Adventist Media Response and Conversation

Friday, September 04, 2009

Adventists, Theatres, and tradition

By way of introduction here is a quote from William G. Johnsson’s article in the Adventist Review entitled Four Big Questions from the May 25, 2006 issue:

"To me, this is a serious matter. Many Adventists have lower viewing standards than evangelical Christians. Large numbers of our people, I fear, are being seduced by the all-pervasive media. Instead of the Bible, movies, television, and music are shaping their values and attitudes. They are becoming conformed to the world, rather than living as new beings in Christ transformed by His grace.

We have focused on movie theaters, but the problem is far bigger. Television, DVDs, and VCRs bring the movies into our living room.

We need a higher standard—a much higher one. And one that rests on sound reasons. Some of the arguments we’ve used in the past don’t hold water, and our young people see right through them. Like saying that movie theaters are bad per se (but on occasion we rent them and hold meetings in them). Or that movies are bad per se (but we show selected ones on college campuses or at church functions)."

Many Adventists remember our Churches prohibition against movies and theaters. But I suspect few of us really know why our church and Christian churches in history had problems with theaters. While I think our Churches view is basically tradition like Johnsson I realize we really never had a good reason for our statements. Basically our denomination simply carried on the Puritan tradition but the history is pretty interesting.

The history of the theater is pretty nicely and rather humerously written in the article entitled History Of Theatre From Ancient Greece . . . I will join the author after his discussion of the Greeks:

"The Romans weren’t content to simply stand around on stage and recite poetry. They were a blood thirsty, murderous, pillaging bunch, squeezing their toothpaste from the middle of the tube. And they portrayed their lifestyle in their dramas.

The Roman theatre was shaped with a half circle or orchestra space in front of the stage. Most often the audience sat here in comfortable chairs. Occasionally, however, the actors would perform in this space.

The audience was usually more interested in their favorite actors than the play itself. The actors would try to win over the audience’s praise with decorative masks, costumes, dancing and mime.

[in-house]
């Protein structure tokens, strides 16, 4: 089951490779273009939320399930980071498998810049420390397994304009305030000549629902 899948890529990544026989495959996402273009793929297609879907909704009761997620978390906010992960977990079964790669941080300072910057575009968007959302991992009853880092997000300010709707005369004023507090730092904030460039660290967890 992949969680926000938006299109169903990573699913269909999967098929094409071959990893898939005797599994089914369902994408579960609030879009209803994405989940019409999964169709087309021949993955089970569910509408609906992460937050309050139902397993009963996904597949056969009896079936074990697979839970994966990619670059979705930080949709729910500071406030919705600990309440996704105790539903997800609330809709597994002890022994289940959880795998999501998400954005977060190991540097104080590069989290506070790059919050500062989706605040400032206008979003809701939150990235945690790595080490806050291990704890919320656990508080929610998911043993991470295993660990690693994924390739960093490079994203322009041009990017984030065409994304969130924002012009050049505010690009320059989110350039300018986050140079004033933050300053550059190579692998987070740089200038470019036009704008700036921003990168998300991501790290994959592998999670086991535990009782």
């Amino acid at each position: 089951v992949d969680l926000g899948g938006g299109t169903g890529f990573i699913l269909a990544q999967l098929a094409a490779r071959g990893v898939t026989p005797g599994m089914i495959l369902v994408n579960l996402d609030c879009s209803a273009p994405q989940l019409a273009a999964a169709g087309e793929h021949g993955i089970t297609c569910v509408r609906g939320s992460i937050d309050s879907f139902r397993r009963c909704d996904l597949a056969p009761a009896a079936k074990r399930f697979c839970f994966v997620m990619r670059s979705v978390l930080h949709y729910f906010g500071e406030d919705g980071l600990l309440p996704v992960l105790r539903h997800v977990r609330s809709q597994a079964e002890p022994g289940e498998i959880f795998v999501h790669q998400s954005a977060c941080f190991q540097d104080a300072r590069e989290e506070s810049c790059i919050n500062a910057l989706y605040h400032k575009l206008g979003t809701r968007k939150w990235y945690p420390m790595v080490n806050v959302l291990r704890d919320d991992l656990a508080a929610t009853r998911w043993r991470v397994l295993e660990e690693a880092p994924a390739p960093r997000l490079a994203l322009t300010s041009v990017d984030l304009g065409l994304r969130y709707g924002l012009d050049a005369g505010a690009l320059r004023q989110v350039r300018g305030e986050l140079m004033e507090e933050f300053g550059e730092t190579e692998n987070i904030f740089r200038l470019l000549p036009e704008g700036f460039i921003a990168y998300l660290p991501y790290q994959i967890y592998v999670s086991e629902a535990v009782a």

If the play scripted a character’s death, a condemned man would take the place of the actor at the last moment and actually be killed on stage. Where is the Actor’s Guild when you need it?
At the decline of the
Roman empire the Christian church was well established, and frowned upon the depiction of such pagan philosophy. It was at this time that theatre was banned. In fact, it is said drama would have died altogether if it weren’t for the common folk. Bands of actors, jugglers and acrobats kept the art alive performing about the land.

Ironically, drama was revived by the church. During the middle ages when very few were literate - the Priests acted out scenes from the Bible as a teaching tool. This was so popular that the town guilds soon joined in. In fact this became so popular, the performances had to be moved to the front steps of the church. Everyone wanted to get in on the act, and soon the towns people were participating. Eventually, the subject matter moved from a spiritual nature to something more earthy. God bless Shakespeare.

By the Renaissance period, theatre was not accepted by polite society. During the plagues, traveling actors were banned from entering castle walls and city gates for fear of spreading putrid, nasty, disgusting, green-pussed Black Death.

Theatre was also associated with heavy drinking, which led to brawling. And you know what happens after that. Your mama ends up in prison, and a hound dog with tics has no place to call home. Of course a bottle of whiskey comes into play, all because of some woman named Dixie down at the Blue Moon Bar and Grill. Gotta be the lonely sound a train whistle in the background.

On top of that, women of ill-repute were known to ply their trade outside of the theatre walls. At this point the government decided to step in and regulate the theatre.

Nothing changes over the course of 500 years.

In 1642 theatre was banned in England. Up until this time the emphasis was on oration. In fact, there was so little blocking, the privileged upper class audience actually sat on the stage.

During the ban, English actors fled to
Italy and France, where costumes, staging and props were the emphasis. Thus in 1660, when theatre was once again established in England, the performers brought back the Italian and French style of acting and changing the face of English drama. …"

When you consider the Roman’s were killing people on stage, even if they were just criminals we have to give the Christian Church some applause for standing up against such things, though the idea of censoring pagan philosophy is a little more dubious. Still we have a bit of a cluttered history with the theater and most of that time it was viewed unfavorably. Then Theater began to get more civilized and perhaps more recognizable to the modern mind, with acting and sets and then even lighting and good writing.

Speaking of the Puritan era The Journal or Religion and Theatre in an article The Prejudice Against Theatre by Debra Bruch, Ph. D. writes: